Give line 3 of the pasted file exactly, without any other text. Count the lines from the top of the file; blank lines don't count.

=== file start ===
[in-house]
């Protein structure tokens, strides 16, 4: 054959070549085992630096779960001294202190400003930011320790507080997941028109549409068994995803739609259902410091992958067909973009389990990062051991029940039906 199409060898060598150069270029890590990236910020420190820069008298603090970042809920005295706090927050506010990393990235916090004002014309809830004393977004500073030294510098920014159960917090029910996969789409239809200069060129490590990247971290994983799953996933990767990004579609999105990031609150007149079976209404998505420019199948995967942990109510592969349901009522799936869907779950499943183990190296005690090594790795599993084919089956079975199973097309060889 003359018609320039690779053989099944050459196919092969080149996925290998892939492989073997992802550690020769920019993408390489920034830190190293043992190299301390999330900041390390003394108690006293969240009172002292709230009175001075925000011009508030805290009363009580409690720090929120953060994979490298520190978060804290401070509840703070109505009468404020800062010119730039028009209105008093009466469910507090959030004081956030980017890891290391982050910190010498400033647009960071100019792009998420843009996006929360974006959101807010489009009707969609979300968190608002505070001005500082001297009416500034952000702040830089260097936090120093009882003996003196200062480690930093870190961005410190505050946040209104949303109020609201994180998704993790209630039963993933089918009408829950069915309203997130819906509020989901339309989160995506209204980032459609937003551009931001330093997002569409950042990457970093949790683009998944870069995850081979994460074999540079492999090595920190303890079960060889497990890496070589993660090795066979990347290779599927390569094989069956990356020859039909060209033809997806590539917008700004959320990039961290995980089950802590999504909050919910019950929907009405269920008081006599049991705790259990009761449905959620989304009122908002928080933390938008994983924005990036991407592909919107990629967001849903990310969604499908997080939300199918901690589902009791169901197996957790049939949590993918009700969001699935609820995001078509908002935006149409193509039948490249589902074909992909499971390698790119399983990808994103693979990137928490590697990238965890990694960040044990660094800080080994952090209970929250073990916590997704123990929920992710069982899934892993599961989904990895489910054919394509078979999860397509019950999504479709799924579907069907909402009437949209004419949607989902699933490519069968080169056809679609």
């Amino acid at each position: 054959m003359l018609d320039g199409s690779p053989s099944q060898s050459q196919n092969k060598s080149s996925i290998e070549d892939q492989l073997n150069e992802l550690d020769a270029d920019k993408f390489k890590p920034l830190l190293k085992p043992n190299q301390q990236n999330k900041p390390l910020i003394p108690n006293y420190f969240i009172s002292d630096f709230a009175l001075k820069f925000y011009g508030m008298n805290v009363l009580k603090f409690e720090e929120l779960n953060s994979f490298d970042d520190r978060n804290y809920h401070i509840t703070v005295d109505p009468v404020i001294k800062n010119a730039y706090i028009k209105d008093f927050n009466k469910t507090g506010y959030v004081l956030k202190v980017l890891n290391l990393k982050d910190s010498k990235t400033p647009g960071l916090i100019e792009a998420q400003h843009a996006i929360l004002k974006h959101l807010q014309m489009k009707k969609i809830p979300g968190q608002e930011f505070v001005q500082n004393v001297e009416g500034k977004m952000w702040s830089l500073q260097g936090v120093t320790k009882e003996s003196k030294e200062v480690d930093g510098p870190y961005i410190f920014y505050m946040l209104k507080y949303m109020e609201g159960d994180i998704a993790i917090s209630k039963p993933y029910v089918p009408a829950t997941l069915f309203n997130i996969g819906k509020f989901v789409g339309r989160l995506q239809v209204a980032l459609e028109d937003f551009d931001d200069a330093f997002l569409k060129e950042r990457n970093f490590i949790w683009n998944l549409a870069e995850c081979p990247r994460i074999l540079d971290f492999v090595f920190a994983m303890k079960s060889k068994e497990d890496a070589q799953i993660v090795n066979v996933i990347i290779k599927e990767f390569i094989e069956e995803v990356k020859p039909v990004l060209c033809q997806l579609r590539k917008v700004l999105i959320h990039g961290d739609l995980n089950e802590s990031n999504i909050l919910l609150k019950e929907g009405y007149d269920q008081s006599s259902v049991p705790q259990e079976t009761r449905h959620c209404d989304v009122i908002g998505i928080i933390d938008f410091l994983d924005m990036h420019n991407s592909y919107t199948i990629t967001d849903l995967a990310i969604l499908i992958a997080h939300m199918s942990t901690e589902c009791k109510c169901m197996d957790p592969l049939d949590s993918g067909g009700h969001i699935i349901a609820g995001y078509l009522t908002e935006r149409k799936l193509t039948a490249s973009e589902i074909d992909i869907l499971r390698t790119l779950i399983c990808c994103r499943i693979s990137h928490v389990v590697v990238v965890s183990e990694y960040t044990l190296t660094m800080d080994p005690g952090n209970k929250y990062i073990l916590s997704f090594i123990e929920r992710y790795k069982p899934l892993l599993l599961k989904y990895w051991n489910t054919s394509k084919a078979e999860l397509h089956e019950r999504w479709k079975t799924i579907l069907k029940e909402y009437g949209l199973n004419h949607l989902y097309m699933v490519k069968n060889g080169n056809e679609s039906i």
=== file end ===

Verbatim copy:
């Amino acid at each position: 054959m003359l018609d320039g199409s690779p053989s099944q060898s050459q196919n092969k060598s080149s996925i290998e070549d892939q492989l073997n150069e992802l550690d020769a270029d920019k993408f390489k890590p920034l830190l190293k085992p043992n190299q301390q990236n999330k900041p390390l910020i003394p108690n006293y420190f969240i009172s002292d630096f709230a009175l001075k820069f925000y011009g508030m008298n805290v009363l009580k603090f409690e720090e929120l779960n953060s994979f490298d970042d520190r978060n804290y809920h401070i509840t703070v005295d109505p009468v404020i001294k800062n010119a730039y706090i028009k209105d008093f927050n009466k469910t507090g506010y959030v004081l956030k202190v980017l890891n290391l990393k982050d910190s010498k990235t400033p647009g960071l916090i100019e792009a998420q400003h843009a996006i929360l004002k974006h959101l807010q014309m489009k009707k969609i809830p979300g968190q608002e930011f505070v001005q500082n004393v001297e009416g500034k977004m952000w702040s830089l500073q260097g936090v120093t320790k009882e003996s003196k030294e200062v480690d930093g510098p870190y961005i410190f920014y505050m946040l209104k507080y949303m109020e609201g159960d994180i998704a993790i917090s209630k039963p993933y029910v089918p009408a829950t997941l069915f309203n997130i996969g819906k509020f989901v789409g339309r989160l995506q239809v209204a980032l459609e028109d937003f551009d931001d200069a330093f997002l569409k060129e950042r990457n970093f490590i949790w683009n998944l549409a870069e995850c081979p990247r994460i074999l540079d971290f492999v090595f920190a994983m303890k079960s060889k068994e497990d890496a070589q799953i993660v090795n066979v996933i990347i290779k599927e990767f390569i094989e069956e995803v990356k020859p039909v990004l060209c033809q997806l579609r590539k917008v700004l999105i959320h990039g961290d739609l995980n089950e802590s990031n999504i909050l919910l609150k019950e929907g009405y007149d269920q008081s006599s259902v049991p705790q259990e079976t009761r449905h959620c209404d989304v009122i908002g998505i928080i933390d938008f410091l994983d924005m990036h420019n991407s592909y919107t199948i990629t967001d849903l995967a990310i969604l499908i992958a997080h939300m199918s942990t901690e589902c009791k109510c169901m197996d957790p592969l049939d949590s993918g067909g009700h969001i699935i349901a609820g995001y078509l009522t908002e935006r149409k799936l193509t039948a490249s973009e589902i074909d992909i869907l499971r390698t790119l779950i399983c990808c994103r499943i693979s990137h928490v389990v590697v990238v965890s183990e990694y960040t044990l190296t660094m800080d080994p005690g952090n209970k929250y990062i073990l916590s997704f090594i123990e929920r992710y790795k069982p899934l892993l599993l599961k989904y990895w051991n489910t054919s394509k084919a078979e999860l397509h089956e019950r999504w479709k079975t799924i579907l069907k029940e909402y009437g949209l199973n004419h949607l989902y097309m699933v490519k069968n060889g080169n056809e679609s039906i």